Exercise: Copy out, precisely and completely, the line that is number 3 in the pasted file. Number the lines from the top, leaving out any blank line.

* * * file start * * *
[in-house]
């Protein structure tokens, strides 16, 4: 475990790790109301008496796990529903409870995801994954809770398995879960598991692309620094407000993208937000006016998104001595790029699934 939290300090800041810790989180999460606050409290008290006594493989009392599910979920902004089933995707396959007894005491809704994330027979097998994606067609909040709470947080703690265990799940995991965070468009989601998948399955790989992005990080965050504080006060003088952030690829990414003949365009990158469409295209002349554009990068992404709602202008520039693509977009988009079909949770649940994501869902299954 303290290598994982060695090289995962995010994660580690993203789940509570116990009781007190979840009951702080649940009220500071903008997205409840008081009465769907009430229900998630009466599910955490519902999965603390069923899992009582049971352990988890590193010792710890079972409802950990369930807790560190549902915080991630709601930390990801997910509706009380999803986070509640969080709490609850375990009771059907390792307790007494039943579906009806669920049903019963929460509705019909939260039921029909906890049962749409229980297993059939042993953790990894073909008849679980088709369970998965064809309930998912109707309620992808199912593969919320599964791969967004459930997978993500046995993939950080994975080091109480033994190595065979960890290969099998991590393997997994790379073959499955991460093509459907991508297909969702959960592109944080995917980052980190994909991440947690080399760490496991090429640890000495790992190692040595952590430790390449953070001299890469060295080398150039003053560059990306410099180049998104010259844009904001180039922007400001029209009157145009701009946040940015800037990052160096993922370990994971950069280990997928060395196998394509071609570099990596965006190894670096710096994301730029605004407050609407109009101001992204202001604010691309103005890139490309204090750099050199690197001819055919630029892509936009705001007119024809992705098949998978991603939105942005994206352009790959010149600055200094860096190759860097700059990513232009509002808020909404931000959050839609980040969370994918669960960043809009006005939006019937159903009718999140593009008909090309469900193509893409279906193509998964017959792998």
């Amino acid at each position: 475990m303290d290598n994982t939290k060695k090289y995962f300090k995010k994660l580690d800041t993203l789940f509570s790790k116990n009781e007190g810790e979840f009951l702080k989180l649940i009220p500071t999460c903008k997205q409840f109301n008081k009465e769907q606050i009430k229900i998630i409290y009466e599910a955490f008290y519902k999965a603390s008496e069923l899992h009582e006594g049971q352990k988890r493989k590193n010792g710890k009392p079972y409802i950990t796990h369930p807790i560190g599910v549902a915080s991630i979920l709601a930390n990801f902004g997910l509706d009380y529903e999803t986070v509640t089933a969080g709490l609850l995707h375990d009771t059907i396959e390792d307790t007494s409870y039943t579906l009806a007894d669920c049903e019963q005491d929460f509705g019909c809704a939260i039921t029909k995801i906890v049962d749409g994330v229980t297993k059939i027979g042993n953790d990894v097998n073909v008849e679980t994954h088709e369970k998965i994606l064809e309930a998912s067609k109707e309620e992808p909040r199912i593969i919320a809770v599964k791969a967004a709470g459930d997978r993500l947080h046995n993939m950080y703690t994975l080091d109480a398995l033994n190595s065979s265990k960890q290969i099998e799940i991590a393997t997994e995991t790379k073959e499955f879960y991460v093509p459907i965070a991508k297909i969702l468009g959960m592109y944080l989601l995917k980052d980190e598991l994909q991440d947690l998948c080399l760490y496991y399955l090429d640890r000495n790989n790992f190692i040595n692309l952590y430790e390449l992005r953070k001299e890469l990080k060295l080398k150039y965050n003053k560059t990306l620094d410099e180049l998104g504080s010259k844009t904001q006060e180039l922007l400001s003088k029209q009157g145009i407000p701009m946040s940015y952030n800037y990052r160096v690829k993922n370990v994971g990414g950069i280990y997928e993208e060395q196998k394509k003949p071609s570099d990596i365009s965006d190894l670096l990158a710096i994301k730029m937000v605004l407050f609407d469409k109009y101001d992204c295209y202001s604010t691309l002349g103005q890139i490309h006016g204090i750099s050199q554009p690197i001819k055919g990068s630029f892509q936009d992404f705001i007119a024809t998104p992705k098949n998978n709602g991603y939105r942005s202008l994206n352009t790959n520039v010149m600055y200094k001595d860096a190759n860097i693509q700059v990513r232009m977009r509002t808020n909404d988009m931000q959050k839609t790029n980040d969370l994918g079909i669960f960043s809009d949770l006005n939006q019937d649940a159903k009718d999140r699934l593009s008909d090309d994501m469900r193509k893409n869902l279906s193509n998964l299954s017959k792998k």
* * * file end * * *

């Amino acid at each position: 475990m303290d290598n994982t939290k060695k090289y995962f300090k995010k994660l580690d800041t993203l789940f509570s790790k116990n009781e007190g810790e979840f009951l702080k989180l649940i009220p500071t999460c903008k997205q409840f109301n008081k009465e769907q606050i009430k229900i998630i409290y009466e599910a955490f008290y519902k999965a603390s008496e069923l899992h009582e006594g049971q352990k988890r493989k590193n010792g710890k009392p079972y409802i950990t796990h369930p807790i560190g599910v549902a915080s991630i979920l709601a930390n990801f902004g997910l509706d009380y529903e999803t986070v509640t089933a969080g709490l609850l995707h375990d009771t059907i396959e390792d307790t007494s409870y039943t579906l009806a007894d669920c049903e019963q005491d929460f509705g019909c809704a939260i039921t029909k995801i906890v049962d749409g994330v229980t297993k059939i027979g042993n953790d990894v097998n073909v008849e679980t994954h088709e369970k998965i994606l064809e309930a998912s067609k109707e309620e992808p909040r199912i593969i919320a809770v599964k791969a967004a709470g459930d997978r993500l947080h046995n993939m950080y703690t994975l080091d109480a398995l033994n190595s065979s265990k960890q290969i099998e799940i991590a393997t997994e995991t790379k073959e499955f879960y991460v093509p459907i965070a991508k297909i969702l468009g959960m592109y944080l989601l995917k980052d980190e598991l994909q991440d947690l998948c080399l760490y496991y399955l090429d640890r000495n790989n790992f190692i040595n692309l952590y430790e390449l992005r953070k001299e890469l990080k060295l080398k150039y965050n003053k560059t990306l620094d410099e180049l998104g504080s010259k844009t904001q006060e180039l922007l400001s003088k029209q009157g145009i407000p701009m946040s940015y952030n800037y990052r160096v690829k993922n370990v994971g990414g950069i280990y997928e993208e060395q196998k394509k003949p071609s570099d990596i365009s965006d190894l670096l990158a710096i994301k730029m937000v605004l407050f609407d469409k109009y101001d992204c295209y202001s604010t691309l002349g103005q890139i490309h006016g204090i750099s050199q554009p690197i001819k055919g990068s630029f892509q936009d992404f705001i007119a024809t998104p992705k098949n998978n709602g991603y939105r942005s202008l994206n352009t790959n520039v010149m600055y200094k001595d860096a190759n860097i693509q700059v990513r232009m977009r509002t808020n909404d988009m931000q959050k839609t790029n980040d969370l994918g079909i669960f960043s809009d949770l006005n939006q019937d649940a159903k009718d999140r699934l593009s008909d090309d994501m469900r193509k893409n869902l279906s193509n998964l299954s017959k792998k």